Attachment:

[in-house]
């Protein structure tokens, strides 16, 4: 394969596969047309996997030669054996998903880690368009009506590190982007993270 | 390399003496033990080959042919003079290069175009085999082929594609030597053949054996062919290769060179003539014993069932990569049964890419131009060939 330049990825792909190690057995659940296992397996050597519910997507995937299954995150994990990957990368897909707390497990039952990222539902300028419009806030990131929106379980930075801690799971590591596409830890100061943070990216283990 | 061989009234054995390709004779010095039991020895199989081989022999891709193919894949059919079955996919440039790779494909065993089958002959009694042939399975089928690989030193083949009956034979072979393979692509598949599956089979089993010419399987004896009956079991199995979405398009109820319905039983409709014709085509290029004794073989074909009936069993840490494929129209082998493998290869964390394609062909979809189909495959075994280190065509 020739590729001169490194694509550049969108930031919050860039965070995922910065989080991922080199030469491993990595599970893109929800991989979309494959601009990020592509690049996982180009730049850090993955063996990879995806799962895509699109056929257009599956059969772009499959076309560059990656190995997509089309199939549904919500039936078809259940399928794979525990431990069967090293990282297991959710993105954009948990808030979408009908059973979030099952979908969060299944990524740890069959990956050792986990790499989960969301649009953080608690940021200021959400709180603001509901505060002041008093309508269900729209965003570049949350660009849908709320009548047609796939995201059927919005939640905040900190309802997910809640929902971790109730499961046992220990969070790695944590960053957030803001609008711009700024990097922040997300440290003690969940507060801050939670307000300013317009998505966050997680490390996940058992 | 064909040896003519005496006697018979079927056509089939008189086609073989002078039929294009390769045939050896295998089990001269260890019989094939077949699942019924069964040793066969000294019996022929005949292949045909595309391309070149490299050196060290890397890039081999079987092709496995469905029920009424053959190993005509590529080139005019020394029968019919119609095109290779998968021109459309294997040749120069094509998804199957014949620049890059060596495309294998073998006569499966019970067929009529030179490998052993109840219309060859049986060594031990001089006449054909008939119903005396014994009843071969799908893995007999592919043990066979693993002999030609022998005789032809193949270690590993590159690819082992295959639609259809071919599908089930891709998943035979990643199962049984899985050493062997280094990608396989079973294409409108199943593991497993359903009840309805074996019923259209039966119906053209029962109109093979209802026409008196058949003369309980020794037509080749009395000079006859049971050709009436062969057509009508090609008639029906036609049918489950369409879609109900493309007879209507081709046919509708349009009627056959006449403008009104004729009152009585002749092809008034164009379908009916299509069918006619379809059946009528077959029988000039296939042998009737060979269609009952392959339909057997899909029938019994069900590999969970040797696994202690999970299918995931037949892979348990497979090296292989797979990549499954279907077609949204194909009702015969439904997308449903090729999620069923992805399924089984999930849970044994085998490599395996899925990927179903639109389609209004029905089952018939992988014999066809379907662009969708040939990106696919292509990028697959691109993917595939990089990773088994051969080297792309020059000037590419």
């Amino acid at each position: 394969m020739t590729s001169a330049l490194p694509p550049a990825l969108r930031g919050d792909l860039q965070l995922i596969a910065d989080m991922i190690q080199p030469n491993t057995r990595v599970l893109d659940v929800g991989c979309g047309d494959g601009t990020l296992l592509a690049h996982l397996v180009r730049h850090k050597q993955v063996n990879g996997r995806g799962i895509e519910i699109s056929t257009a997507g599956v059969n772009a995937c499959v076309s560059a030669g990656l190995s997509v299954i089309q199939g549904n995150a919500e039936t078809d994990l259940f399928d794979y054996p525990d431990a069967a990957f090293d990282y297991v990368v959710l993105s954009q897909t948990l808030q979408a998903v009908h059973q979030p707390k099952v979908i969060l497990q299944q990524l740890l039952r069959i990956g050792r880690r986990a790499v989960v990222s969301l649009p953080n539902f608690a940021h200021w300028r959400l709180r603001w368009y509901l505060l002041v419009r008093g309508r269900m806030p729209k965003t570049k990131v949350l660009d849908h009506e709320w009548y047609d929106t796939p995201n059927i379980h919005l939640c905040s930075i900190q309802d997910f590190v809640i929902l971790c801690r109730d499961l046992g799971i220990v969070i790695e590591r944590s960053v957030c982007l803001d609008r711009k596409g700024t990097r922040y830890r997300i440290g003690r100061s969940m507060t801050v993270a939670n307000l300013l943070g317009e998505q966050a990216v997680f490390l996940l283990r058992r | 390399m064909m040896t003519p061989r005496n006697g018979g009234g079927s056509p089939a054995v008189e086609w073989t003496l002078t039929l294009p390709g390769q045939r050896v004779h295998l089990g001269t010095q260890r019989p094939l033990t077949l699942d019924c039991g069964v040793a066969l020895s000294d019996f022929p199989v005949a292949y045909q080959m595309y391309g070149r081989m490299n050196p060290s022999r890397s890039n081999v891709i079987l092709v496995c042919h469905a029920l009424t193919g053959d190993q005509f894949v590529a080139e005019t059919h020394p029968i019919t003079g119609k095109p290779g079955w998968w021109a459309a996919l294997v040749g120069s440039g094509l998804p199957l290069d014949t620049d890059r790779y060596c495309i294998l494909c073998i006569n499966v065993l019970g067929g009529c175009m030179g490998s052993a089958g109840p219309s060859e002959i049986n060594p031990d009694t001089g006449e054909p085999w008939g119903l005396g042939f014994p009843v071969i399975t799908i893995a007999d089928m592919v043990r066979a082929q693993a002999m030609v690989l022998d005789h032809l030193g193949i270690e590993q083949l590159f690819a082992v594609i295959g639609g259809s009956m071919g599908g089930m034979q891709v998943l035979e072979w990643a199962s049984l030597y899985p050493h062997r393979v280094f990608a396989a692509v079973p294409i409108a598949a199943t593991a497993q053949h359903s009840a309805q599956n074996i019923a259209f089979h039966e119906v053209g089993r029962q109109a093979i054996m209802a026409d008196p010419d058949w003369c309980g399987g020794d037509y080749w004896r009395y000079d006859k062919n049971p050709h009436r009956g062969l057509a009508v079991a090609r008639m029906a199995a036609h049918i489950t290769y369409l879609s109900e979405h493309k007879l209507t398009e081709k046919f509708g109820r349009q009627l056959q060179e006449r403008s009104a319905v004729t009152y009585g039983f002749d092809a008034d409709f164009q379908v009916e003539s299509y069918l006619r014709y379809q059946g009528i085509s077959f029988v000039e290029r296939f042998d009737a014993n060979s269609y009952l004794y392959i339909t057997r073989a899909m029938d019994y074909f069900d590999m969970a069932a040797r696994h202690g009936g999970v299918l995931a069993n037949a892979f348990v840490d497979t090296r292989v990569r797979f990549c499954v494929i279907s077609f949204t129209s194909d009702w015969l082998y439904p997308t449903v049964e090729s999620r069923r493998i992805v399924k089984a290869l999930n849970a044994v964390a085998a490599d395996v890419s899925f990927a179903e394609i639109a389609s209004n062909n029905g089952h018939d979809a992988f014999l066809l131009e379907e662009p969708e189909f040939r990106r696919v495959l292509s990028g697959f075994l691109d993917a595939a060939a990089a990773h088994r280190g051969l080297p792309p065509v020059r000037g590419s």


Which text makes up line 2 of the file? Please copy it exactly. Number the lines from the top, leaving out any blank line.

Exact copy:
């Protein structure tokens, strides 16, 4: 394969596969047309996997030669054996998903880690368009009506590190982007993270 | 390399003496033990080959042919003079290069175009085999082929594609030597053949054996062919290769060179003539014993069932990569049964890419131009060939 330049990825792909190690057995659940296992397996050597519910997507995937299954995150994990990957990368897909707390497990039952990222539902300028419009806030990131929106379980930075801690799971590591596409830890100061943070990216283990 | 061989009234054995390709004779010095039991020895199989081989022999891709193919894949059919079955996919440039790779494909065993089958002959009694042939399975089928690989030193083949009956034979072979393979692509598949599956089979089993010419399987004896009956079991199995979405398009109820319905039983409709014709085509290029004794073989074909009936069993840490494929129209082998493998290869964390394609062909979809189909495959075994280190065509 020739590729001169490194694509550049969108930031919050860039965070995922910065989080991922080199030469491993990595599970893109929800991989979309494959601009990020592509690049996982180009730049850090993955063996990879995806799962895509699109056929257009599956059969772009499959076309560059990656190995997509089309199939549904919500039936078809259940399928794979525990431990069967090293990282297991959710993105954009948990808030979408009908059973979030099952979908969060299944990524740890069959990956050792986990790499989960969301649009953080608690940021200021959400709180603001509901505060002041008093309508269900729209965003570049949350660009849908709320009548047609796939995201059927919005939640905040900190309802997910809640929902971790109730499961046992220990969070790695944590960053957030803001609008711009700024990097922040997300440290003690969940507060801050939670307000300013317009998505966050997680490390996940058992 | 064909040896003519005496006697018979079927056509089939008189086609073989002078039929294009390769045939050896295998089990001269260890019989094939077949699942019924069964040793066969000294019996022929005949292949045909595309391309070149490299050196060290890397890039081999079987092709496995469905029920009424053959190993005509590529080139005019020394029968019919119609095109290779998968021109459309294997040749120069094509998804199957014949620049890059060596495309294998073998006569499966019970067929009529030179490998052993109840219309060859049986060594031990001089006449054909008939119903005396014994009843071969799908893995007999592919043990066979693993002999030609022998005789032809193949270690590993590159690819082992295959639609259809071919599908089930891709998943035979990643199962049984899985050493062997280094990608396989079973294409409108199943593991497993359903009840309805074996019923259209039966119906053209029962109109093979209802026409008196058949003369309980020794037509080749009395000079006859049971050709009436062969057509009508090609008639029906036609049918489950369409879609109900493309007879209507081709046919509708349009009627056959006449403008009104004729009152009585002749092809008034164009379908009916299509069918006619379809059946009528077959029988000039296939042998009737060979269609009952392959339909057997899909029938019994069900590999969970040797696994202690999970299918995931037949892979348990497979090296292989797979990549499954279907077609949204194909009702015969439904997308449903090729999620069923992805399924089984999930849970044994085998490599395996899925990927179903639109389609209004029905089952018939992988014999066809379907662009969708040939990106696919292509990028697959691109993917595939990089990773088994051969080297792309020059000037590419």